Lakhrissi presents an installation of a new series of commissioned sculptures in the form of Salamander tails, which are famously known to be able to be grown back if cut off. Lakhrissi has used this process of regeneration to consider survival techniques and the need for healing over time. The sculptures are created from polyurethane and epoxy resin with a metal core and adorned with chains.
"The exhibition explores the concept of self-defence, interpreted as a practice of resistance developed by different social groups and subaltern bodies in order to survive. The image at the core of this cycle of artworks is that of the salamander: since Medieval bestiaries, this amphibian is said to be endowed with venom and able to survive among flames. In the show, the salamander becomes a symbol for counterpower, of both a political and sexual nature, which in performing self-defence rewrites the rules of conflict and connection. Autotomy – or the self-amputation of non-vital body parts, practiced by certain animals as a diversion for their predators – becomes the defensive tactic identified by Lakhrissi to imagine new strategies of urban guerrilla.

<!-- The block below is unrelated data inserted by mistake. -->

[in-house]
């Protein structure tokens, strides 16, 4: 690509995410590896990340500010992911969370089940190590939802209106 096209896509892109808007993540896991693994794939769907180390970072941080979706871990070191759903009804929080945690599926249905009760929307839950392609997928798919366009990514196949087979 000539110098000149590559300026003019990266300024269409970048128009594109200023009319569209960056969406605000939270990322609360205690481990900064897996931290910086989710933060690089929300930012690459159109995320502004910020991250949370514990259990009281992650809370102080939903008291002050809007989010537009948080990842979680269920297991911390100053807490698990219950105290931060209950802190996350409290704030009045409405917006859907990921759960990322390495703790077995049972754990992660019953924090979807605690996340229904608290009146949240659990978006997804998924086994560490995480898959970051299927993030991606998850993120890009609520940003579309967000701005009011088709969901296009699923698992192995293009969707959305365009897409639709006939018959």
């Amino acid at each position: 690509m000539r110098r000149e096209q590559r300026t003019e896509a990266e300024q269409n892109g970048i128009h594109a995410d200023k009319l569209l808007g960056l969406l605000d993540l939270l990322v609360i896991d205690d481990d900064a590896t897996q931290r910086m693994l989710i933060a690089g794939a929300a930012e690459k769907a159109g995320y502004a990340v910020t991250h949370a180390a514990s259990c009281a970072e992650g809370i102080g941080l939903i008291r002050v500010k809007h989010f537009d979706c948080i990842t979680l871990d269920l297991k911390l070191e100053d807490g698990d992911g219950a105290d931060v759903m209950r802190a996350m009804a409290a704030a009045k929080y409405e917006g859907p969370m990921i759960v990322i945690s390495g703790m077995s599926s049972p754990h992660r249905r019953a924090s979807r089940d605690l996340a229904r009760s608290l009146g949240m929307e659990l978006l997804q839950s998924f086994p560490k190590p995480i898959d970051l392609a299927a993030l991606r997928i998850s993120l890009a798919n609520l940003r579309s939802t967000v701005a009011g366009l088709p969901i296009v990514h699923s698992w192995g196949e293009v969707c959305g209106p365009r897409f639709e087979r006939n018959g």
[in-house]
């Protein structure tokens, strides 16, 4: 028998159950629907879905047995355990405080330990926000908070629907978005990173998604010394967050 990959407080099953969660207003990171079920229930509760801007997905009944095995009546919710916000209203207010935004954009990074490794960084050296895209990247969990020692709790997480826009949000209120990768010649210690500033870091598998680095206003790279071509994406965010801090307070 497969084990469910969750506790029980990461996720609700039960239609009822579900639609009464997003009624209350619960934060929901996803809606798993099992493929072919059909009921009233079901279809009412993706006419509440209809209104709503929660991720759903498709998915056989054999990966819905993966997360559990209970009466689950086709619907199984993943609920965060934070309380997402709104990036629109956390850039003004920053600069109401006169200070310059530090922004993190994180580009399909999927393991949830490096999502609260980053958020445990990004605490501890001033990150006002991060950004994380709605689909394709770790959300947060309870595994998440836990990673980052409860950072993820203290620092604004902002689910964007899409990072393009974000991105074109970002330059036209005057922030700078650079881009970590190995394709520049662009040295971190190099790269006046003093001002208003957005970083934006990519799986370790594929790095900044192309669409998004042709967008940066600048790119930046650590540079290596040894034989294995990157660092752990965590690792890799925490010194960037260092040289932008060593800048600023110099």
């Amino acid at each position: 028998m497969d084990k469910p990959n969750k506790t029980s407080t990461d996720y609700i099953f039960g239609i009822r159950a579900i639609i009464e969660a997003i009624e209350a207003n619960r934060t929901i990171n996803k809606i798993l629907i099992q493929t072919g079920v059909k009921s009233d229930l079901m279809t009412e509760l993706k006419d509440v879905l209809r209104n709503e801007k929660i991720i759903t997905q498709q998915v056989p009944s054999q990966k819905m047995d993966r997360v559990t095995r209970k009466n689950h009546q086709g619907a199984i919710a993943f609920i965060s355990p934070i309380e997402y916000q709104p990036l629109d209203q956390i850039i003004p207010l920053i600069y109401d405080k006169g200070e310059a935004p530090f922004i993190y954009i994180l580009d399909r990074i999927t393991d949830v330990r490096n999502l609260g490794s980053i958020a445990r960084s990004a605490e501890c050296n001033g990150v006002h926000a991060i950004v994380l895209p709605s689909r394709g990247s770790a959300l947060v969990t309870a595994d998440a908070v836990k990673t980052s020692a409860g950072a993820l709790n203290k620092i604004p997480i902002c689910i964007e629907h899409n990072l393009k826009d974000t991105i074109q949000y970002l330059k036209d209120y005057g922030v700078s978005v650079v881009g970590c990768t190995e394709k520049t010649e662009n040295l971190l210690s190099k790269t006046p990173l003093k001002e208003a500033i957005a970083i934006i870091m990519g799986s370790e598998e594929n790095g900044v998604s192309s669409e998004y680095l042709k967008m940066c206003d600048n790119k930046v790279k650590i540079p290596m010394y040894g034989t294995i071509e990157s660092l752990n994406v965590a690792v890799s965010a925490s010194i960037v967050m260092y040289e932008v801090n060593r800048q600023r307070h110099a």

The exhibition path of 'This Doesn’t Belong to Me' begins with a ceiling installation composed of silver chainlets – talismans for protection in everyday life, which are also reminiscent of the instruments of pleasure employed in BDSM practices. The following room portrays a deferred scene, in which the conflict or intercourse has already taken place. The space is populated by a group of five sculptures in the shape of grotesque, out-of-scale salamander tails, which create a dream-like scenery evocatively dominated by the element of fire. The environment suggests a tension between visibility and absence, where the body is assumed as a platform continuously under construction and deconstruction, rather than an inalienable identity structure. In Lakhrissi’s representation, self-defence is a process of disidentification, the “strategy for survival and subversion” mentioned by José Esteban Muñoz. But more than that, it is a counteroffensive action, similar to the one described by Elsa Dorlin in her 'Se défendre: une philosophie de la violence [Self-defence: A philosophy of violence]' (2018): “a different semiology of the militant body, which doesn’t rely on the exemplary nature of its own martyrdom, but rather on the relentless and inevitable nature of its revenge – that doesn’t belong to the metaphysics of purposes, but rather to the immediacy of a strike”."
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